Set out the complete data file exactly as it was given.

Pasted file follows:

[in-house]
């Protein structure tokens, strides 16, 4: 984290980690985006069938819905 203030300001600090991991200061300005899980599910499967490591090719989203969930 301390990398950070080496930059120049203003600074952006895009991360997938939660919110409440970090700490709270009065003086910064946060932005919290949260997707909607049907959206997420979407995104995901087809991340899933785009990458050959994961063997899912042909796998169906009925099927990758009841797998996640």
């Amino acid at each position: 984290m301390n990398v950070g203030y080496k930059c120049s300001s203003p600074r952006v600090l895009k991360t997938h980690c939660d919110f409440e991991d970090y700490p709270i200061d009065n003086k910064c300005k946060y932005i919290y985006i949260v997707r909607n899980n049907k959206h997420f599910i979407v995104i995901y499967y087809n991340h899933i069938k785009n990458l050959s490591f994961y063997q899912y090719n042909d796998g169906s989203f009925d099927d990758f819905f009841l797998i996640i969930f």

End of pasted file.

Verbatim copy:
[in-house]
């Protein structure tokens, strides 16, 4: 984290980690985006069938819905 203030300001600090991991200061300005899980599910499967490591090719989203969930 301390990398950070080496930059120049203003600074952006895009991360997938939660919110409440970090700490709270009065003086910064946060932005919290949260997707909607049907959206997420979407995104995901087809991340899933785009990458050959994961063997899912042909796998169906009925099927990758009841797998996640």
């Amino acid at each position: 984290m301390n990398v950070g203030y080496k930059c120049s300001s203003p600074r952006v600090l895009k991360t997938h980690c939660d919110f409440e991991d970090y700490p709270i200061d009065n003086k910064c300005k946060y932005i919290y985006i949260v997707r909607n899980n049907k959206h997420f599910i979407v995104i995901y499967y087809n991340h899933i069938k785009n990458l050959s490591f994961y063997q899912y090719n042909d796998g169906s989203f009925d099927d990758f819905f009841l797998i996640i969930f």